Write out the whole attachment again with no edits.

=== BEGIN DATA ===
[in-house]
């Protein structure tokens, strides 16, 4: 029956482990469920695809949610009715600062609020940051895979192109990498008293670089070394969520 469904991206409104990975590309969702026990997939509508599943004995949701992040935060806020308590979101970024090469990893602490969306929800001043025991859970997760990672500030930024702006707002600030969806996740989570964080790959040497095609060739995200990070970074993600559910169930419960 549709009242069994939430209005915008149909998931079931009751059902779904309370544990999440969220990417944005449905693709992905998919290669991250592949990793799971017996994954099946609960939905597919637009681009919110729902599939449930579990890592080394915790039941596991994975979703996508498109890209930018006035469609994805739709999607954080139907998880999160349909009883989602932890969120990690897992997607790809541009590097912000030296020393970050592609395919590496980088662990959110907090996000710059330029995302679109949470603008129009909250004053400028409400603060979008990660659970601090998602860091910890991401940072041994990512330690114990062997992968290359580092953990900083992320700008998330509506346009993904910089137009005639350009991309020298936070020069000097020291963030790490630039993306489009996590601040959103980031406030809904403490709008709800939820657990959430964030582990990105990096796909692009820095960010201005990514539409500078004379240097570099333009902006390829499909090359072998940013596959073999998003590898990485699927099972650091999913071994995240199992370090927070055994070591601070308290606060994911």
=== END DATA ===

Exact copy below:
[in-house]
């Protein structure tokens, strides 16, 4: 029956482990469920695809949610009715600062609020940051895979192109990498008293670089070394969520 469904991206409104990975590309969702026990997939509508599943004995949701992040935060806020308590979101970024090469990893602490969306929800001043025991859970997760990672500030930024702006707002600030969806996740989570964080790959040497095609060739995200990070970074993600559910169930419960 549709009242069994939430209005915008149909998931079931009751059902779904309370544990999440969220990417944005449905693709992905998919290669991250592949990793799971017996994954099946609960939905597919637009681009919110729902599939449930579990890592080394915790039941596991994975979703996508498109890209930018006035469609994805739709999607954080139907998880999160349909009883989602932890969120990690897992997607790809541009590097912000030296020393970050592609395919590496980088662990959110907090996000710059330029995302679109949470603008129009909250004053400028409400603060979008990660659970601090998602860091910890991401940072041994990512330690114990062997992968290359580092953990900083992320700008998330509506346009993904910089137009005639350009991309020298936070020069000097020291963030790490630039993306489009996590601040959103980031406030809904403490709008709800939820657990959430964030582990990105990096796909692009820095960010201005990514539409500078004379240097570099333009902006390829499909090359072998940013596959073999998003590898990485699927099972650091999913071994995240199992370090927070055994070591601070308290606060994911």